Pharmacy colleges quash conscientious objection
A version of this article originally appeared in the
Reproduced with permission.
Pharmacists are critically thinking individuals who integrate their
values into their work life-and they are not mere robots who are
glorified order-takers for physicians. We should be promoting such
thinking, not punishing it.--Nancy Metcalfe, pharmacist
Pharmacists are said to be the most trusted professionals in medicine;
they're conscientious; we rely on their discretion and their judgment; they
have our confidence; we respect them; but do pharmacists respect themselves,
let alone one another?
It's a good question, because in Canada, pharmacists, unlike doctors, find
that conscientious objection is a bitter pill for their professional
licensing organizations to swallow.
The pharmacists' governors pay lip service to a pharmacist's right to refuse
to dispense products, but, in fact, a customer's convenience trumps a
pharmacist's freedoms of conscience and religion: pharmacists are free to
object but in the end they must refer or otherwise help customers get the
Manitoba is the only province that recognizes its pharmacists' right to
object without having to refer a customer elsewhere. The Manitoba philosophy
is that simply objecting to a practice isn't enough; that the freedom to
refuse to participate in any way is essential to conscientious objection.
Despite this, however, Ron Guse, registrar of the Manitoba Pharmaceutical
Association, dodged and weaved when asked whether his association would
stand by pharmacists fired or refused employment because of their
conscientious objection. In fact, not one Canadian licensing body contacted
said that it would support a member in trouble for taking a pro-life stand.
The associations' representatives say that any conflicts are the fault of
owners or management. For example, conscientious objectors can be scheduled
to work alongside pharmacist who dispenses any products without question.
Again, however, not one licensing body said it would stand by a pharmacist
in trouble with management or owners.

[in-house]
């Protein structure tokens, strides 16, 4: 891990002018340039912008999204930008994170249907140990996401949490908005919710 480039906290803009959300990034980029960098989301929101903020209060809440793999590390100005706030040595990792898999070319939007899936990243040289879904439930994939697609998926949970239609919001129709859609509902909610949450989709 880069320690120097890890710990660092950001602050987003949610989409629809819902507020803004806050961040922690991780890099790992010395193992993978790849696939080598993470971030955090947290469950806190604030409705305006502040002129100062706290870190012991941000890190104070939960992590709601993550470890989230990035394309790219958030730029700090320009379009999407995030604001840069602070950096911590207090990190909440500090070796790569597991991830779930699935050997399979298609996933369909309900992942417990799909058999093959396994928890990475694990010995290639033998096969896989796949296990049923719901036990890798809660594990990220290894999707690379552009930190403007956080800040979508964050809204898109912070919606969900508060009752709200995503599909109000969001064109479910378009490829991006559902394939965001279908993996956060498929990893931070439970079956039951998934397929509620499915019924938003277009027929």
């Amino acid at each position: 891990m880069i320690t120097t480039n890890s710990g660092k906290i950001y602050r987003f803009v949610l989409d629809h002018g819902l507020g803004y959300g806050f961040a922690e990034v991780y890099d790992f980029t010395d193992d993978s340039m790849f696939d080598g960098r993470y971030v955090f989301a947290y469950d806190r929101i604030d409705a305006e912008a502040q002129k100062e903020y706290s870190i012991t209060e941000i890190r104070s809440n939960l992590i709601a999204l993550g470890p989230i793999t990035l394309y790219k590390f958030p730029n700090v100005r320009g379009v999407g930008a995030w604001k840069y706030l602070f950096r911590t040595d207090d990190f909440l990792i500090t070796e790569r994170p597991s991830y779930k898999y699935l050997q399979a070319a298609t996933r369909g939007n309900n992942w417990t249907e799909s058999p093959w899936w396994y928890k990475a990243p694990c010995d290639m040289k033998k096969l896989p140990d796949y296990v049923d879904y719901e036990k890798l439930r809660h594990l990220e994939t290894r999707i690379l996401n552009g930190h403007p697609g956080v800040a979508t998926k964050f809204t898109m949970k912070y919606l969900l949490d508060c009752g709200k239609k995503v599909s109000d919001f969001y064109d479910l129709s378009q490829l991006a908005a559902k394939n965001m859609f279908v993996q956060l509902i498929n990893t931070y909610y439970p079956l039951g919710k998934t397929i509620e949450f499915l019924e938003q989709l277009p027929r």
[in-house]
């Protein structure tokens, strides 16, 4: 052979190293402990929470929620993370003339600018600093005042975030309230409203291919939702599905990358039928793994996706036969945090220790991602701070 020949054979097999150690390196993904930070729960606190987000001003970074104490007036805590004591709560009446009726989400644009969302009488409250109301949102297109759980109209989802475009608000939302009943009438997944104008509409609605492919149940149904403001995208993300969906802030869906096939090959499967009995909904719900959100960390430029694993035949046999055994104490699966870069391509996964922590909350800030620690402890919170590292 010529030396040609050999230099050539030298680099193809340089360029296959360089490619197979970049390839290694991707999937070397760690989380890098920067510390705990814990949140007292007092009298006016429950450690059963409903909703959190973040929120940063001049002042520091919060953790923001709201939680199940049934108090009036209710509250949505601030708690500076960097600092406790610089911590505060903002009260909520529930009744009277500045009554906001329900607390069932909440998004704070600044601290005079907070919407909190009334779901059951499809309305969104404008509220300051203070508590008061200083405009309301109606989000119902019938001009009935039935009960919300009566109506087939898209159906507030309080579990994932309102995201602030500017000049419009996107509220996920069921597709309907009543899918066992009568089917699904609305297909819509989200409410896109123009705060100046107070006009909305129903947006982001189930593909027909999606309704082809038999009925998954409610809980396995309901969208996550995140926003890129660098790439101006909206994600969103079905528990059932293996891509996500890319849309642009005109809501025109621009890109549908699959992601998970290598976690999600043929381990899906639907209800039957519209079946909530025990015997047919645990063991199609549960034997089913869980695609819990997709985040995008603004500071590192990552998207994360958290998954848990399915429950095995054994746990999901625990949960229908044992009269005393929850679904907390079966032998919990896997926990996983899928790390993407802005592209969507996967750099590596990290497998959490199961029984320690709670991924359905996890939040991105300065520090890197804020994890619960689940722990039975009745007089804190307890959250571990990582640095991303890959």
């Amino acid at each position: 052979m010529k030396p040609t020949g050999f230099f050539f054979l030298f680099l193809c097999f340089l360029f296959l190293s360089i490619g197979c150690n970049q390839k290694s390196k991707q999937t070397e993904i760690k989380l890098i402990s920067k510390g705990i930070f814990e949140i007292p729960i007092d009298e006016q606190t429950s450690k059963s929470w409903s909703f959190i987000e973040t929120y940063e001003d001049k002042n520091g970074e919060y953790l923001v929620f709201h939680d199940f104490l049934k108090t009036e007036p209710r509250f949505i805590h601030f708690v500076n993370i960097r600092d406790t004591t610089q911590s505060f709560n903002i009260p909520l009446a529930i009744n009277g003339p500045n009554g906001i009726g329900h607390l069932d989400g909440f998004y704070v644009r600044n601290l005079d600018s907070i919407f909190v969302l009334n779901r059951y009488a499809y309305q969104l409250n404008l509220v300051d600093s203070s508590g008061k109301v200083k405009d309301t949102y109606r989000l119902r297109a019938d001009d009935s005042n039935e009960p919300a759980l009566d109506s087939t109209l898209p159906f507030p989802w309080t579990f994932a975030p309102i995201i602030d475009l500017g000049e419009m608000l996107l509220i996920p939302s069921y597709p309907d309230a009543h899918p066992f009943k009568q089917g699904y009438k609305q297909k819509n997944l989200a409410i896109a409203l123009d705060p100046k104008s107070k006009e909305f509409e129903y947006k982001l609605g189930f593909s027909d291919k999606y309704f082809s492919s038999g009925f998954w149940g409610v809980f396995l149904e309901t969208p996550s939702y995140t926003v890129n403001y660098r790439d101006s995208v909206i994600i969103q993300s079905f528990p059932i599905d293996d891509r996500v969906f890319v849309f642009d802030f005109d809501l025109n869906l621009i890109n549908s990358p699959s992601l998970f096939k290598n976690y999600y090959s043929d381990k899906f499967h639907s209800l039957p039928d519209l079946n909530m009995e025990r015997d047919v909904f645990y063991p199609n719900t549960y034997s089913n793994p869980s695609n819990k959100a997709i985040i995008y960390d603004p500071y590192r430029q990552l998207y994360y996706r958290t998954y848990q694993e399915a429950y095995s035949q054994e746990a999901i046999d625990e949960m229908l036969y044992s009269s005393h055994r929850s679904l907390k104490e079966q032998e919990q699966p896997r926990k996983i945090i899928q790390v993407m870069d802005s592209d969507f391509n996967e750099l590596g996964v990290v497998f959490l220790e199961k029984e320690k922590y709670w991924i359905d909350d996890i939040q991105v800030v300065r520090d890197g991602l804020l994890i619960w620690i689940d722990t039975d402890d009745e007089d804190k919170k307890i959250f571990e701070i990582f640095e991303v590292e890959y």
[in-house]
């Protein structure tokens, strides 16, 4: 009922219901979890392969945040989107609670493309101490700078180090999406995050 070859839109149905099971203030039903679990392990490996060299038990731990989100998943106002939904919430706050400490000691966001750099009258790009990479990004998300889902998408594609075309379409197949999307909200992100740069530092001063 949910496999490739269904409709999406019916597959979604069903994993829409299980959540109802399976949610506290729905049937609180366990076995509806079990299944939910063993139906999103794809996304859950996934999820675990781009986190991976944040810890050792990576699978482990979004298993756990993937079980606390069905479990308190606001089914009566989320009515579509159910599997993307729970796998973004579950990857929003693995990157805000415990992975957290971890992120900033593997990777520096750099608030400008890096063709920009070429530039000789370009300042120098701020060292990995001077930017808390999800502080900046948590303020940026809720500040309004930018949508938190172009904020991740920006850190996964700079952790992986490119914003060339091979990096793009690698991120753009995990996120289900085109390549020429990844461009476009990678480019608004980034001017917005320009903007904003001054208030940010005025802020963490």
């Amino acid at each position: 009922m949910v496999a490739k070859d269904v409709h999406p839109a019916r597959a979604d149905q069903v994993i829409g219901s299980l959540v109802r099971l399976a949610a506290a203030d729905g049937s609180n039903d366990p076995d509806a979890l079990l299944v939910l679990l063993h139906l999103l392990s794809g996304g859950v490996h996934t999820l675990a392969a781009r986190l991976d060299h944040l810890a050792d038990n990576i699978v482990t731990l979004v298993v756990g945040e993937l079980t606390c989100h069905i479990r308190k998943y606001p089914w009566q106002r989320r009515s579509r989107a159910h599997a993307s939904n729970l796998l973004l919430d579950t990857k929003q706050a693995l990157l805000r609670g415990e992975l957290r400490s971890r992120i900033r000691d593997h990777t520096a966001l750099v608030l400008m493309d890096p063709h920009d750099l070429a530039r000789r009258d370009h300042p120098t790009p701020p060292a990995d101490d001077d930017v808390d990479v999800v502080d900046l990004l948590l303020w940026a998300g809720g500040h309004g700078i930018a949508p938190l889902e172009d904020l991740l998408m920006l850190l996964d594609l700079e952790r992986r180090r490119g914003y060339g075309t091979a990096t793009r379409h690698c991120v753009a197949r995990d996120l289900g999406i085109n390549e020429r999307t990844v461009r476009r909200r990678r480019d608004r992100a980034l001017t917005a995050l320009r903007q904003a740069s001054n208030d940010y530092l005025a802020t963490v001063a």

Management can indeed make reasonable accommodation for dissenting
pharmacists if they want to. UBC medical student Ellen Wasan works part time
as a pharmacist at B.C. Women's hospital in Vancouver. She is not required
to dispense offensive products. Others handle them.
Not all managers take a sophisticated attitude to dissent. Vancouver
pharmacist Cristina Alarcon left the suffocating atmosphere of a hospital
pharmacy for a private drug store where, she said, the mood is "like a
breath of fresh air." She and her colleagues can express views and beliefs
and practice them freely without fear of consequences.
Unions can support pharmacists who practice pro-life medicine, but very few
pharmacists belong to unions. Consequently, their fights are lonely ones.
Their licensing bodies are prone to intimidating them into conforming,
especially if they don't have legal counsel.
Rather than dismiss some customers' complaints as vexatious, the Alberta
College of Pharmacists is calling one of its members before it.
The B.C. Catholic has agreed to postpone publicizing this case, at the
request of the pharmacist's lawyer, until it has been heard. Other Alberta
pharmacists are waiting to see its outcome before they decide on which
action they will take.
Constitutional lawyer Iain Benson has pointed out that Canadian case law
supports religious freedom in the work place. But "pharmacists have yet to
develop a serious approach to respecting conscience and religious beliefs.
The kind of approach their 'official' spokesmen take would be laughed at by
other groups "such as the Canadian Medical Association. Once the Canadian
Pharmacists' Association develops a greater maturity, it will learn that law
and ethics require more respect for pharmacists' consciences." [See Benson's
critique of an article on law
and ethics written by a member of the College of Pharmacists of BC Ethics
Advisory Committee - Administrator]
Janet Epp Buckingham, legal counsel for the Evangelical Fellowship, agreed
with Benson. "However," she added, "if an employer can argue successfully
that dispensing contraceptives or abortifacients is an integral part of the
job" and that to accommodate a conscientious objector "would be overly
onerous" for him, he can discriminate in his hiring "on that basis."
On the other hand, Canadian law requires "reasonable accommodation" of
employees' religious practices.
Pharmacist Alarcon, founder of Pharmacists for Life in B.C., wonders why